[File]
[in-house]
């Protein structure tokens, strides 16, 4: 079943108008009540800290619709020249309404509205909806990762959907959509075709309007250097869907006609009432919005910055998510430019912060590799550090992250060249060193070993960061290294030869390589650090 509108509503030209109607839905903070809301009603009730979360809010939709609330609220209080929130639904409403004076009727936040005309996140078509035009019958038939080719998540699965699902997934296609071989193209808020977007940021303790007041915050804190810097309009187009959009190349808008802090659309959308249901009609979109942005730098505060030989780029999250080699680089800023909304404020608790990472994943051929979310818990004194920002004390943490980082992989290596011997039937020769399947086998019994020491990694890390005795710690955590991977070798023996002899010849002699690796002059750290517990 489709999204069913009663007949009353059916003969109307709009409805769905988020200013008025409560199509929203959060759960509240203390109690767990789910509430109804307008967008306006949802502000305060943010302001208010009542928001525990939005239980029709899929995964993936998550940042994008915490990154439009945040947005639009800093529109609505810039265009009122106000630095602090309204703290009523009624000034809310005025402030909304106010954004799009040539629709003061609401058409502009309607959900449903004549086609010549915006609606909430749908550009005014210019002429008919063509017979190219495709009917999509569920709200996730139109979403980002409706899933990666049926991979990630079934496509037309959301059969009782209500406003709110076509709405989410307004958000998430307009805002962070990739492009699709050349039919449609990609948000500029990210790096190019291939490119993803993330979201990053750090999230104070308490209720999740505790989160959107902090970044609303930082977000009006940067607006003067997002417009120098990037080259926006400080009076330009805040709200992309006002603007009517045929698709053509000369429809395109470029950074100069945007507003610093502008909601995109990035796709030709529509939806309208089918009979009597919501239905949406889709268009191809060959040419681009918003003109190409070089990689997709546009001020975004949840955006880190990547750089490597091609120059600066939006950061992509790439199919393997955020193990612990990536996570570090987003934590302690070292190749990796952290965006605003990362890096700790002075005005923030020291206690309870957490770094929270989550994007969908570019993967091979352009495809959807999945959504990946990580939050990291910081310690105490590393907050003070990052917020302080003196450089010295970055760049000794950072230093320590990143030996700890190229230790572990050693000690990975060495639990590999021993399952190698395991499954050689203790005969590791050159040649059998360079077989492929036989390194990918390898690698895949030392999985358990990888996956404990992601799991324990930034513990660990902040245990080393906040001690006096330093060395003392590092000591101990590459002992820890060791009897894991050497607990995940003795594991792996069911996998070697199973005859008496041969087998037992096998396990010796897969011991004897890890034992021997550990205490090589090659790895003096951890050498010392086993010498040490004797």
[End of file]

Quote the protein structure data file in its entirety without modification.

[in-house]
């Protein structure tokens, strides 16, 4: 079943108008009540800290619709020249309404509205909806990762959907959509075709309007250097869907006609009432919005910055998510430019912060590799550090992250060249060193070993960061290294030869390589650090 509108509503030209109607839905903070809301009603009730979360809010939709609330609220209080929130639904409403004076009727936040005309996140078509035009019958038939080719998540699965699902997934296609071989193209808020977007940021303790007041915050804190810097309009187009959009190349808008802090659309959308249901009609979109942005730098505060030989780029999250080699680089800023909304404020608790990472994943051929979310818990004194920002004390943490980082992989290596011997039937020769399947086998019994020491990694890390005795710690955590991977070798023996002899010849002699690796002059750290517990 489709999204069913009663007949009353059916003969109307709009409805769905988020200013008025409560199509929203959060759960509240203390109690767990789910509430109804307008967008306006949802502000305060943010302001208010009542928001525990939005239980029709899929995964993936998550940042994008915490990154439009945040947005639009800093529109609505810039265009009122106000630095602090309204703290009523009624000034809310005025402030909304106010954004799009040539629709003061609401058409502009309607959900449903004549086609010549915006609606909430749908550009005014210019002429008919063509017979190219495709009917999509569920709200996730139109979403980002409706899933990666049926991979990630079934496509037309959301059969009782209500406003709110076509709405989410307004958000998430307009805002962070990739492009699709050349039919449609990609948000500029990210790096190019291939490119993803993330979201990053750090999230104070308490209720999740505790989160959107902090970044609303930082977000009006940067607006003067997002417009120098990037080259926006400080009076330009805040709200992309006002603007009517045929698709053509000369429809395109470029950074100069945007507003610093502008909601995109990035796709030709529509939806309208089918009979009597919501239905949406889709268009191809060959040419681009918003003109190409070089990689997709546009001020975004949840955006880190990547750089490597091609120059600066939006950061992509790439199919393997955020193990612990990536996570570090987003934590302690070292190749990796952290965006605003990362890096700790002075005005923030020291206690309870957490770094929270989550994007969908570019993967091979352009495809959807999945959504990946990580939050990291910081310690105490590393907050003070990052917020302080003196450089010295970055760049000794950072230093320590990143030996700890190229230790572990050693000690990975060495639990590999021993399952190698395991499954050689203790005969590791050159040649059998360079077989492929036989390194990918390898690698895949030392999985358990990888996956404990992601799991324990930034513990660990902040245990080393906040001690006096330093060395003392590092000591101990590459002992820890060791009897894991050497607990995940003795594991792996069911996998070697199973005859008496041969087998037992096998396990010796897969011991004897890890034992021997550990205490090589090659790895003096951890050498010392086993010498040490004797």